Georgia Bulletin

The Newspaper of the Catholic Archdiocese of Atlanta

Little things

By FATHER JAMES S. BEHRENS, OCSO, Commentary | Published February 5, 2015

There is the Gospel story about the King who entrusts three servants with sums of money, hoping that on his return from a trip they will have invested them. The first and second servants do well. The third does not.

The King commends the enterprising servants for handling their small amounts very well. The story, as told by Jesus, brings to mind the many other examples of how he valued the importance of the small and the seemingly insignificant. Out of what is of little size, stature or significance, wondrous things can happen. This process is a reversal of the way we normally size things up. In order to master any task, we avail ourselves of the best and biggest means at hand.

Within the Christian way of life there is an inward drive toward simplicity. We are asked not to hope for the accomplishments that largesse can bring. And this is not because little ways are better or more productive. It is not because these small things have some kind of a power to “do” more. It is more because we are called to trust in the words and ways of Jesus, a man who holds before us a kind of life that has nothing to do with the allures of power and affluence and what these can bring—the big golden rings that spell success.

It is not hard to find small matters that contain within themselves the kind of bountiful return of which Jesus speaks. Our lives are made up of them. The daily routine here at the monastery is made up of many events that are repetitious, ordinary and tedious. Being patient with each other, doing laundry, cooking, cleaning, going to meetings, church offices, doctor visits, lectio, mowing the grass, tending the garden, maintaining these aging buildings, caring for the aging monks who live within its walls. And with a few variations, the life has many similarities to our guests and retreatants.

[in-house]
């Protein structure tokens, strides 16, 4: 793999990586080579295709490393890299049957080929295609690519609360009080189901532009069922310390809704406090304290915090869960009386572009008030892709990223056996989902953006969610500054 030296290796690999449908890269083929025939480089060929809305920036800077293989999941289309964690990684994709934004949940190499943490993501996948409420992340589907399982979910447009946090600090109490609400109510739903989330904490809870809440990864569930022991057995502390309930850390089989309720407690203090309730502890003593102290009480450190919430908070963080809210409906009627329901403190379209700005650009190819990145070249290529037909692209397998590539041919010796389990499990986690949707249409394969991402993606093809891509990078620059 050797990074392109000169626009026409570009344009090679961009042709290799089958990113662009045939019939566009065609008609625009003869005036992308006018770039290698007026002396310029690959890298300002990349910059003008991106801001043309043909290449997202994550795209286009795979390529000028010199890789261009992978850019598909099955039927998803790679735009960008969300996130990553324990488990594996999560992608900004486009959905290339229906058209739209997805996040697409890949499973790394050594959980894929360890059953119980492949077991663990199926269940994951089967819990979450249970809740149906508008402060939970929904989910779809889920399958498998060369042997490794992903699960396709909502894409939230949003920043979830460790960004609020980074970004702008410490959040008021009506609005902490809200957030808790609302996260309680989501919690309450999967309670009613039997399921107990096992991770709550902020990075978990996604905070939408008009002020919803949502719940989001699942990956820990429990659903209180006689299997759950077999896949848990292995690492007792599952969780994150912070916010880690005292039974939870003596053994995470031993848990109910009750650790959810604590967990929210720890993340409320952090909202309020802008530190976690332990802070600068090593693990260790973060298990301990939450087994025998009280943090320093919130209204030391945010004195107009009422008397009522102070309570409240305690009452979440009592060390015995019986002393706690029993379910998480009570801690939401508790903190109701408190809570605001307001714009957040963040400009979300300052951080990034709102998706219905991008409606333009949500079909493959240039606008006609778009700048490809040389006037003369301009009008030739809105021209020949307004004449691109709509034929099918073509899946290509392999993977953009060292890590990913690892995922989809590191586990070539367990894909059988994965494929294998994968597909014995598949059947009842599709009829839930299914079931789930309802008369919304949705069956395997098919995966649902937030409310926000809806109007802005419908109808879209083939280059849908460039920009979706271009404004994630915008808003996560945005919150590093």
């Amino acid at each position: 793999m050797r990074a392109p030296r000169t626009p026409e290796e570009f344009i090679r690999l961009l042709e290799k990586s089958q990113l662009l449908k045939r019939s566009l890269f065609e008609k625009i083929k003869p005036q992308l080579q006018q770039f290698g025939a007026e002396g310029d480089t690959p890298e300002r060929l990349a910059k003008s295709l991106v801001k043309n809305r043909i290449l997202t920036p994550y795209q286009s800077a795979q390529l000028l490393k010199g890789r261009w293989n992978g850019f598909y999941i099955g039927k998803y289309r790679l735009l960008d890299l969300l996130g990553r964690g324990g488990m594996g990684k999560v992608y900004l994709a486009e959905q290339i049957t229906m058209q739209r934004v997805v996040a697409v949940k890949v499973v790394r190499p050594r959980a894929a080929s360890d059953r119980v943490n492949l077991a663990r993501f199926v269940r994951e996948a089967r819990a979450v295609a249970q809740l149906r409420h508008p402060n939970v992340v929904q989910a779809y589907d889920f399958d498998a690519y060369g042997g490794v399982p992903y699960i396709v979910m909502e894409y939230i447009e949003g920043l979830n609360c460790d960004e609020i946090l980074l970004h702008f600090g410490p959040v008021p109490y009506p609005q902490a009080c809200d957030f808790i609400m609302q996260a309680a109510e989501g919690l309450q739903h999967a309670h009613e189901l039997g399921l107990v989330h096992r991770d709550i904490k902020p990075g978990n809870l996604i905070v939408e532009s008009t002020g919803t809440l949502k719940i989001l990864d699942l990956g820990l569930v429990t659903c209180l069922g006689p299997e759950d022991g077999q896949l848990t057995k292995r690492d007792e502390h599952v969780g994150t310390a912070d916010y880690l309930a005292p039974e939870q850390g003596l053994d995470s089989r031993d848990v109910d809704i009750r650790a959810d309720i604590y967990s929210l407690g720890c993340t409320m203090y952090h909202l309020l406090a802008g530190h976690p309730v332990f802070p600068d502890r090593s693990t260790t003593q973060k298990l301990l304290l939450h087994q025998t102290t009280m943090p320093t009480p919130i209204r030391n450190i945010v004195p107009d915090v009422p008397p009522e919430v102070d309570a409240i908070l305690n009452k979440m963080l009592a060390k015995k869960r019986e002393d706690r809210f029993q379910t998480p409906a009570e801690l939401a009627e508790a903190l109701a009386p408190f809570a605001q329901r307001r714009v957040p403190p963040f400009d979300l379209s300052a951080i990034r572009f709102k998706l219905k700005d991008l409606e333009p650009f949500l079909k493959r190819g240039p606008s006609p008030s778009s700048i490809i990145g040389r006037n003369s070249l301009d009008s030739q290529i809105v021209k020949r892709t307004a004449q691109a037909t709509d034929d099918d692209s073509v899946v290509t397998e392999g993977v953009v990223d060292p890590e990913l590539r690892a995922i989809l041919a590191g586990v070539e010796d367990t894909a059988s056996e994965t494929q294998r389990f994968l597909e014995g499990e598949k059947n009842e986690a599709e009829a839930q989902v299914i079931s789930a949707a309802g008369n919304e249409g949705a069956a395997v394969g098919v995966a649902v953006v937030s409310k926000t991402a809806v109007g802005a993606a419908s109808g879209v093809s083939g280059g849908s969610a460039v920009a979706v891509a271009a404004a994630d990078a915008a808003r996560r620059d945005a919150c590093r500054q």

All of us are tethered in one way or another to little and daily things that may not seem on any given day to add up to much. But they have a good and cumulative effect.

Grace, the life of God within us and among us, is rooted in nature. And human nature is gritty, troublesome, tiresome. All around us are invitations to flee it, promising that there is a better and easier way, if we hit some kind of a grand jackpot that will land us at the end of the rainbow with a big pot of gold. But life’s vexing nature will be there as well, all those small and irritating things that tug at us until we tend to them, embrace them, and take care of those small things that have within themselves the power to open the heart to God and to each other.



Trappist Father James Stephen Behrens is a monk at the Monastery of Our Lady of the Holy Spirit in Conyers. His books are available at the monastery web store at